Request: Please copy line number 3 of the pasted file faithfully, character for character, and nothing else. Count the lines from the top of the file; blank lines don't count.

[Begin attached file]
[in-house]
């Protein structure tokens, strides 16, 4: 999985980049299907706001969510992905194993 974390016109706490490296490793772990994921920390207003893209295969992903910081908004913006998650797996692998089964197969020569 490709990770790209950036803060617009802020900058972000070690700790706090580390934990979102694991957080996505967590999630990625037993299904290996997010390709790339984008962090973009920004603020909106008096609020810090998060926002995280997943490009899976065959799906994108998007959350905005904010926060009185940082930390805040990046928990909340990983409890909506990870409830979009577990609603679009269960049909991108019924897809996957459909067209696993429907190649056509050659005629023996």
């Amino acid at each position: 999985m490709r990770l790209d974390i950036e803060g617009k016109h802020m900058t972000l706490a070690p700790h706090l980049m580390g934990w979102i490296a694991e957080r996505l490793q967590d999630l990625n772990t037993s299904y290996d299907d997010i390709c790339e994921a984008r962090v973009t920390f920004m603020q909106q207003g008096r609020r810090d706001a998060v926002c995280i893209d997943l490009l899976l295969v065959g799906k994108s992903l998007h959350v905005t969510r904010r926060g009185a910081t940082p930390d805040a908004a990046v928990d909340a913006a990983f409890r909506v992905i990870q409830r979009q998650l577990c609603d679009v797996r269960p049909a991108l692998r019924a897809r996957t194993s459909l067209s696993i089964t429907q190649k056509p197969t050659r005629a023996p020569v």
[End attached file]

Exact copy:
């Amino acid at each position: 999985m490709r990770l790209d974390i950036e803060g617009k016109h802020m900058t972000l706490a070690p700790h706090l980049m580390g934990w979102i490296a694991e957080r996505l490793q967590d999630l990625n772990t037993s299904y290996d299907d997010i390709c790339e994921a984008r962090v973009t920390f920004m603020q909106q207003g008096r609020r810090d706001a998060v926002c995280i893209d997943l490009l899976l295969v065959g799906k994108s992903l998007h959350v905005t969510r904010r926060g009185a910081t940082p930390d805040a908004a990046v928990d909340a913006a990983f409890r909506v992905i990870q409830r979009q998650l577990c609603d679009v797996r269960p049909a991108l692998r019924a897809r996957t194993s459909l067209s696993i089964t429907q190649k056509p197969t050659r005629a023996p020569v």